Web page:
At a press conference, Tetsuo Yukioka, Director of Tokyo Medical University said:
“We deeply apologise for having inconvenienced, and caused so many people pain, with such a serious scandal.”
“Society is changing rapidly and we need to respond to that. Any organisation that fails to utilise women will grow weak, and will fail to contribute to society.”
Reaction within the country to the revelations has been mixed, ranging from appalled at explicit procedural discrimination, to dejected acceptance from many women who had long suspected
Japanese Prime Minister Shinzo Abe has previously said that he wants to make Japan “a society where women can shine”. Despite this, the country lacks behind of international result tables on equality. The country has very few women politicians, and the wage gap sees women earn around 30% less than men for equal work.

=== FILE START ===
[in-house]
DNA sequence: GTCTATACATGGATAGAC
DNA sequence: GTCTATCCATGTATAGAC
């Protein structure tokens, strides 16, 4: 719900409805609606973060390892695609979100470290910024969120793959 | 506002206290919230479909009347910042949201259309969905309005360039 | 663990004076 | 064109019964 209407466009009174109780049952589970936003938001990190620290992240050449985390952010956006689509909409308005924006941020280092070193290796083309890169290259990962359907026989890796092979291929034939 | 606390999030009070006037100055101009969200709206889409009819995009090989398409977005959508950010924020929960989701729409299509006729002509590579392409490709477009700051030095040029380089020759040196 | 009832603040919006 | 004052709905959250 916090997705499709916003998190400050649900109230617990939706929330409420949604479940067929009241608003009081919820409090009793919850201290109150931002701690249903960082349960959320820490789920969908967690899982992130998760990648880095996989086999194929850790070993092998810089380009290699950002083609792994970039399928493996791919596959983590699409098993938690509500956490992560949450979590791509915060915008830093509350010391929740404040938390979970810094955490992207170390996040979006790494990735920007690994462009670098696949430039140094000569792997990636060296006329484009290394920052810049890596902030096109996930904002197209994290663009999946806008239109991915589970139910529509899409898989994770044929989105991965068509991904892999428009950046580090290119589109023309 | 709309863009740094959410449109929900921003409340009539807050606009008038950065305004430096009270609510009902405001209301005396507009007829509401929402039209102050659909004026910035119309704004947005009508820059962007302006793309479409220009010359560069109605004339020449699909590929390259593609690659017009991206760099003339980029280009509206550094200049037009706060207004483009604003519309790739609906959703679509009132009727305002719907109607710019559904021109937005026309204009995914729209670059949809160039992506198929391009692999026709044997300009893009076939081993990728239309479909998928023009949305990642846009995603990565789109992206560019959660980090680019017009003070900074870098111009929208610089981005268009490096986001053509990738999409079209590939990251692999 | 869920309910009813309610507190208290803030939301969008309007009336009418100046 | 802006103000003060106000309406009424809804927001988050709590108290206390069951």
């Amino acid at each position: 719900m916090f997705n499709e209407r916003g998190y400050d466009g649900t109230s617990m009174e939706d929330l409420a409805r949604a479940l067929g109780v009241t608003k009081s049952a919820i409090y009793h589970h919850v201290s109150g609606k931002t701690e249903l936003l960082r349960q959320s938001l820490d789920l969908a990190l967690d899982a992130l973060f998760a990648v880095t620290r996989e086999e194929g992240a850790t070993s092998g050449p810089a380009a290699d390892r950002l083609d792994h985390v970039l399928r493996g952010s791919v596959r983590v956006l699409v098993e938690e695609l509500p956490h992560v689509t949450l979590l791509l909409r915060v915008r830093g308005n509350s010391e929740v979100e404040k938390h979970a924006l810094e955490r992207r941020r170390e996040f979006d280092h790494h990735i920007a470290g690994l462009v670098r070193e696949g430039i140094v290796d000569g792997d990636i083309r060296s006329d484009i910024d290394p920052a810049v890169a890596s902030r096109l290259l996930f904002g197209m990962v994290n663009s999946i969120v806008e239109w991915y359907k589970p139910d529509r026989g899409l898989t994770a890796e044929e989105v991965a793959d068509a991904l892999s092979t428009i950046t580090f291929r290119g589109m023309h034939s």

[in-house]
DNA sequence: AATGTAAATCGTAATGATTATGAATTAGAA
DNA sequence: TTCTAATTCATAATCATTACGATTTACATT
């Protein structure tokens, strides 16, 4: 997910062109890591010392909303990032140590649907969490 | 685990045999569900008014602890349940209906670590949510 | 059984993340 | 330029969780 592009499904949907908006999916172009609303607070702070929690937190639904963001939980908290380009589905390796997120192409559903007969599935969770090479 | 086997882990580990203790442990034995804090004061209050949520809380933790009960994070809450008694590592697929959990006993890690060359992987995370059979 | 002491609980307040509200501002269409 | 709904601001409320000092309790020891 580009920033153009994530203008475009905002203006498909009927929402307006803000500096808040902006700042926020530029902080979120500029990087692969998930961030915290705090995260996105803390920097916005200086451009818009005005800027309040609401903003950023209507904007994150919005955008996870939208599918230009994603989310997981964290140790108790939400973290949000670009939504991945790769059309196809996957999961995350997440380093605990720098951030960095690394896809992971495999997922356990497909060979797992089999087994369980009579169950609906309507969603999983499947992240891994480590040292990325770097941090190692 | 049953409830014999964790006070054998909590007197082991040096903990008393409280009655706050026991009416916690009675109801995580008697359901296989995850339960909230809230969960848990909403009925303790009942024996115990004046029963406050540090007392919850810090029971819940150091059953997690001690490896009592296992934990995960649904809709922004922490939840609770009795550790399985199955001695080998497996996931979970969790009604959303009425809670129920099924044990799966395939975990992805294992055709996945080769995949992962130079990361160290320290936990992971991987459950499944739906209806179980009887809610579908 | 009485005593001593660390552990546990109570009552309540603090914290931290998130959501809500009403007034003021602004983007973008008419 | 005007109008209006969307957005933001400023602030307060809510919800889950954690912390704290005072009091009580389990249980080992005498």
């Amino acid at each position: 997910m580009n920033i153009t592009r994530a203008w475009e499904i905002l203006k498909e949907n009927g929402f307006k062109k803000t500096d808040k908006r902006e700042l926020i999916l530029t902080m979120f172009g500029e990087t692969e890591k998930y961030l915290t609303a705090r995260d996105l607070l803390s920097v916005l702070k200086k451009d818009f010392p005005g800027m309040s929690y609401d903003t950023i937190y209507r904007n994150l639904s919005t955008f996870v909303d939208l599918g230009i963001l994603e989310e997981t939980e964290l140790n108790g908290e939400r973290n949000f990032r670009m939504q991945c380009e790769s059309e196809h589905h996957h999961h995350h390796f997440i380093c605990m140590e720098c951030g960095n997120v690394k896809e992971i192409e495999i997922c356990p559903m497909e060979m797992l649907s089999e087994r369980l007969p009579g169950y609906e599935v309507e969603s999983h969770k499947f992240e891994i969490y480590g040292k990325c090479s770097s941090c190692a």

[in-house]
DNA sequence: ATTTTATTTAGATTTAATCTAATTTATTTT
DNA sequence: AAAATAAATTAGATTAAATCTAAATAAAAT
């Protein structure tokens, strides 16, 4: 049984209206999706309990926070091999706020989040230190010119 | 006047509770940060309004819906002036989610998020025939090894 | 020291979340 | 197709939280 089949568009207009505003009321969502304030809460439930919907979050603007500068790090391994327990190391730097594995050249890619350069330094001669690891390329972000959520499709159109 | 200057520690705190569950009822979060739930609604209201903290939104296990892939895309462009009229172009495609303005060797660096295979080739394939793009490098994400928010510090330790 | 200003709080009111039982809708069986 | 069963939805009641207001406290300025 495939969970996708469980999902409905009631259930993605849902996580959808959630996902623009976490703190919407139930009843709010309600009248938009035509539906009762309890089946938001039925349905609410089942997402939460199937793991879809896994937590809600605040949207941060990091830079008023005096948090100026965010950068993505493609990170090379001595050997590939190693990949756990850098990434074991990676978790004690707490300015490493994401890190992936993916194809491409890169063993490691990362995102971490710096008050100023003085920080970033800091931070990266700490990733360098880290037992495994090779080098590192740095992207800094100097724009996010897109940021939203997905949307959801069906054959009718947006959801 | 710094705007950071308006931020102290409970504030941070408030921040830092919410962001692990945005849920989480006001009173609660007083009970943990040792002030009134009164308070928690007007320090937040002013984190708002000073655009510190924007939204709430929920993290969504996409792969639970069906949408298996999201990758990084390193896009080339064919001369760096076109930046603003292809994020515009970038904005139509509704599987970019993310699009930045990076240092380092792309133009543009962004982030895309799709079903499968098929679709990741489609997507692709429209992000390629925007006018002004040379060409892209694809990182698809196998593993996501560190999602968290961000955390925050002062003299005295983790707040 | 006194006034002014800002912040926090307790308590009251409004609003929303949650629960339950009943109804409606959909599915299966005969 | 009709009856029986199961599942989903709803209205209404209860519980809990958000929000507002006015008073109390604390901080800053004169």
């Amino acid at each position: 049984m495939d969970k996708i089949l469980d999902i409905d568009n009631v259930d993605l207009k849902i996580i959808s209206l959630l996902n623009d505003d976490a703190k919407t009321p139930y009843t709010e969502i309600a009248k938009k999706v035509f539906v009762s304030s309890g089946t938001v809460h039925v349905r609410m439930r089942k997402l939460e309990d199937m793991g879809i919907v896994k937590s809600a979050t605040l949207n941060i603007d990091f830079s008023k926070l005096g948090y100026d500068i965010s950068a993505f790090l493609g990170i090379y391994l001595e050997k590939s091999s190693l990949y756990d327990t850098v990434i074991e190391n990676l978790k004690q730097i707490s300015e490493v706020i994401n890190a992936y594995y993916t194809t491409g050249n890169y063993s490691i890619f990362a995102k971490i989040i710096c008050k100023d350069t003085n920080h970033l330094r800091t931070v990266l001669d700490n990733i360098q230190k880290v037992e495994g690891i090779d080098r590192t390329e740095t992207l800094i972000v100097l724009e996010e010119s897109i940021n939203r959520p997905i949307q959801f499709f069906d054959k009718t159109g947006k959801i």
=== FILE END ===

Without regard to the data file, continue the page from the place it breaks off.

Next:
According to the UN’s Organisation for Economic Co-operation and Development (OECD), Japan has one of the lowest number of female doctors in the world. Many in Japan believe that the number of female doctors should be limited, as an increase of women in medicine may lead to staffing shortages if they take time off work for maternity leave
Whilst the University have apologised for their behaviour, there is no formal scheme as yet to compensate the candidates who were affected. Many have suggested that the victims should receive some form of financial compensation, whilst a system of targets and scholarships for future applicants has also been discussed.
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